And stay tuned for Part 3 tomorrow…
“I know this season is SO HARD. Your kids have been through trauma the past few years –– we all have –– which makes this even more emotional, even when the news is good. Hug your kids. Tell them you are excited for them no matter what. Tell them this is not a measure of their worth, that they have huge things ahead no matter where they go, that all steps forward are steps forward. Consider doing it BEFORE they get their decisions. And then every day for the rest of the time you have them at home. They will squirm, but they need reminding all the same.”
~Allison Slater Tate
The penultimate stage of the 2022 admission cycle has thirty days left. By April 1st, 99% of the colleges will have rendered decisions on their applicant pool. Whether you get the answer that you were looking for or not, there are some Do’s and Don’ts that families should follow. In Part 2 of this blog, I am going to start with the scenario for the student that received an acceptance to a reach school that feels like a dream come true. Part 3 will focus on what to do if the news is not what you had hoped.
If you have a senior that is waiting to hear from a college where they submitted an application, here are some suggestions;
- Create time and space for these answers to come in. Most colleges announce the time that they will release their decisions. Make a plan to have your student get their answer in a place where they feel safe and supported. Clear your schedule so that your home is quiet and you are available for them. Do not host your younger child’s pasta dinner for their hockey team at the same time that your older child is getting their decision from Yale.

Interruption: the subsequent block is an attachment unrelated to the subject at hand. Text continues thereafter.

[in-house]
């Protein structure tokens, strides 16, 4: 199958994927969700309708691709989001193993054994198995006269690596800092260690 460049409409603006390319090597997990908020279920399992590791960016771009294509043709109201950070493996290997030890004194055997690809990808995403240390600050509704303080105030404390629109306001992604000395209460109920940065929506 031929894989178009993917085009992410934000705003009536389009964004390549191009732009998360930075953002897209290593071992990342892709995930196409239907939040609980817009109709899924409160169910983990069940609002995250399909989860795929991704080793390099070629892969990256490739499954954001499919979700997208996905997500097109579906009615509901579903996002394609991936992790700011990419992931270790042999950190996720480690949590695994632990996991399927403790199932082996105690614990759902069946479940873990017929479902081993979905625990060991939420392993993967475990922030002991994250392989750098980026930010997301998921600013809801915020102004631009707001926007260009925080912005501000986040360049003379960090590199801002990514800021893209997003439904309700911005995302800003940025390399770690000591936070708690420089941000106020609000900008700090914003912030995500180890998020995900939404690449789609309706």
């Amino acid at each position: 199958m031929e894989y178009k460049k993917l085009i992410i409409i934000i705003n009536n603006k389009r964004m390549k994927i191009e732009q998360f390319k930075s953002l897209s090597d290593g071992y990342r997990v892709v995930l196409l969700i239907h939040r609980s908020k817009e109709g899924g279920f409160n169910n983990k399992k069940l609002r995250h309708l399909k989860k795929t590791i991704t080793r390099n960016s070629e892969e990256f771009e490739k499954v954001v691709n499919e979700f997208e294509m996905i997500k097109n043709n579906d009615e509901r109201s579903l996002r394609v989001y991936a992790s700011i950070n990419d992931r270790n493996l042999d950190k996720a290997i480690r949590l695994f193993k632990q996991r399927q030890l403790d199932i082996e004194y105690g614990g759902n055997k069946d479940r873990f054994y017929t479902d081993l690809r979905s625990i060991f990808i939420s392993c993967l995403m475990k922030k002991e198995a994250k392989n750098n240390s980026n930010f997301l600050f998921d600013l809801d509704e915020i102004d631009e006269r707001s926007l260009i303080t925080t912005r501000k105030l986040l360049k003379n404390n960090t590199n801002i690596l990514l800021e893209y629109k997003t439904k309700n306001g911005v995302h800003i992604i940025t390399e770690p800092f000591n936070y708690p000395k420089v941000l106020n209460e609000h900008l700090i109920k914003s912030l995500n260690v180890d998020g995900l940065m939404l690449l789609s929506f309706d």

- Have a plan for how to celebrate if the answer is YES! Is it dinner at their favorite restaurant? Putting on their favorite music and having a dance party? Breakfast for dinner? I am sure you have some idea of how your student would like to celebrate. Just make sure that the celebrating is done in the privacy of your own home.
- Create a plan in case the news that your child receives is disappointing. Maybe they need to stay in their room for the evening, maybe they want some comfort food delivered, maybe they need to be with you. Talk about this in advance so you are prepared.
- Remember that as a parent, an acceptance will feel great, but a denial might sting you as badly as it does the student. Create a plan for yourself in the event that your child does not get the decision that they want. You might need some space to process this.
- Keep all of this news private until your student is ready to share.
The words that I quoted above from Allison Slater Tate are gold. If all else fails, just keep reading them!
Years ago I came across a post on the Grown and Flown Facebook page that caught my eye. A woman wrote about taking her daughter to visit her alma mater and running into a professor that she had studied with when she was an undergraduate. When he learned that her daughter was a prospective students, he gave some sage advice about deciding on a school. His words were so simple and comforting that I thought I would share them with you.
“Almost any school will give you a good education if you work hard,” he went on. “It just doesn’t matter that much. Pick one because you like the size or the area, or because you can afford it. Then go enjoy it. Study hard and don’t party too much, make some lasting friendships. Just go, and be happy. It doesn’t matter where.”
Colleges should release their remaining decisions in the next six weeks. Whether you are admitted Early Decision, or still waiting for your first acceptance, you are heading to college in about six months. You might be a little nervous, or you might feel quite confident about the next stage. As we come down the final stretch of the application cycle, take the words above to heart. You are going to soar in college…you’ve got this! Happy Valentine’s Day.
The College Board announced significant changes to the SAT. They plan to convert the exam from a paper and pencil test to a full digital administration. The class of 2025, who are currently in ninth grade, will be the first cohort to take the SAT in the new format.